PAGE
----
Sunday we woke up back in the smoke. While it smelled pretty strong, visibility wasn’t terrible. As we headed north to Hinton, the smoke quickly got much worse and visibility was probably a mile or so. There are two big fires north and northeast of here that are the origins. Services this morning were at Gateway Community Church, which on the outside reminded me of a 1960s insurance building. The inside was warm and welcoming, though, as were the people. Pastor Daniel Peters gave a lovely sermon about Christians putting on our new selves when we accept Jesus. When we came out afterwards, we were amazed to find that the smoke was virtually gone. Cool! Lunch was at Canadian Steakout, a recommendation from one of the church members. He wasn’t wrong…the steaks were delicious. We’ve been seeing sticky toffee pudding everywhere, so MW took some home for later. He said it was basically like a sticky cake with caramel sauce on top. Before heading back to Petunia, we picked up ingredients for the crockpot.

Back at the campground, MW talked to our neighbor a bit, who is from just east in British Columbia (BC). He seemed to know the road to Alaska well and offered suggestions for places to stop. They talked about the current wildfire situation which is still a bit bothersome. The fires aren’t near our stops, but they are producing a lot of smoke, especially in the next two areas. He suggested reversing our circle and heading over towards BC now, then returning through here in the fall. The problem is that, changing all of the reservations and actually getting places to stay would be next to impossible. Plus, we have to end up in Washington north of Seattle to visit with family. So, we are staying the course and praying that the smoke clears out. We have seen that happen in a matter of hours more than once now. It is also projected to rain for the next week or so where we are headed, so that may help to resolve the issue, too.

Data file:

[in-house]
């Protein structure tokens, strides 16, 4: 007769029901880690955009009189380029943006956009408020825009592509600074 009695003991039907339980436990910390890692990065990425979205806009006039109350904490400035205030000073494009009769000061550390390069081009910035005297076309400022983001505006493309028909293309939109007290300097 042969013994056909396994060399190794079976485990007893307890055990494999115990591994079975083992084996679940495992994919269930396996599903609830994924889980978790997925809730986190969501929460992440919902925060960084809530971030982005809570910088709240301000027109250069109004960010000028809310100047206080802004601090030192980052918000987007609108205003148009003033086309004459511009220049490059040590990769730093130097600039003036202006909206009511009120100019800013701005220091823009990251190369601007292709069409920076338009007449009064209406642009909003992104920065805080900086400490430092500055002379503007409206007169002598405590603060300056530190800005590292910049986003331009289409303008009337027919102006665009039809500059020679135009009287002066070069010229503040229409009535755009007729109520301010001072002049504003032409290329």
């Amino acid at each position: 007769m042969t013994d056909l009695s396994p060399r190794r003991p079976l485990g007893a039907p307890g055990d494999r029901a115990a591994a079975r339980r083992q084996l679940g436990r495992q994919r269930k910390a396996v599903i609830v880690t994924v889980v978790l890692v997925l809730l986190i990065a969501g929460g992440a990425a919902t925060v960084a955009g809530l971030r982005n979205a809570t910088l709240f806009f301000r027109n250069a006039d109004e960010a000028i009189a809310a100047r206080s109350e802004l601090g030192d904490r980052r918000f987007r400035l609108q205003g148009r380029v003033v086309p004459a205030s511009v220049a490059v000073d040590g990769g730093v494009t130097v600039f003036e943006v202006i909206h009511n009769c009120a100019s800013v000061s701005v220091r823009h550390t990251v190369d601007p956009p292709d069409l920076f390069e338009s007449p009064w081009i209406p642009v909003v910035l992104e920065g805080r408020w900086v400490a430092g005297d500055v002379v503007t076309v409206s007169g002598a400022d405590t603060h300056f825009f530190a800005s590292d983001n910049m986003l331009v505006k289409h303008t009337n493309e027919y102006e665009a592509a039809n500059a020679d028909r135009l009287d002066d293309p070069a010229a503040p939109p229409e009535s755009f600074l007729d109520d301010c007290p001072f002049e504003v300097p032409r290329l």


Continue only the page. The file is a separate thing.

The afternoon was nice. I finished up the last post and started working on this one, and we watched a little Perry Mason. There was even a nap snuck in there! I think I’m becoming my Mom. Sundays now typically consist of church, a nap, and ice cream, plus a little hiking/sightseeing when available. Not a bad way to live. The rain started moving in mid-afternoon, giving us a bit of off and on drizzle.

Jasper Gates Resort is a seasonal RV park that could certainly be considered a destination, especially for families who like exploring. Located 16 miles south of Hinton, 34 miles north of the town of Jasper, and minutes from Jasper National Park, entertainment options are abundant. Plus, as previously mentioned, the Folding Mountain Brewing Taproom and Kitchen is right next door! The property is located along CN-16, so you can hear road noise, and the sites, like most private parks, are stacked in pretty close. It is wooded and well-kept, and they are also in the process of expanding. Amenities include a camp store with groceries, movie rentals, firewood, wifi (although slow), playground, a giant chess board, and the Bear’s Den, a gathering room. They’ve recently added hiking trails around the park, too. Lodging options include a motel, cabins, rental RVs, and the campground. The latter has 73 campsites, 40 of which are full-hookup, pull-through. The park did have wifi, but only up at the office. Cell signals were moderate, but there was no over-the-air tv. We would stay again to explore the area. It isn’t one of those places we would hang out for peace and quiet, though. For this stay in May 2023 we paid $141.71 for 3 nights.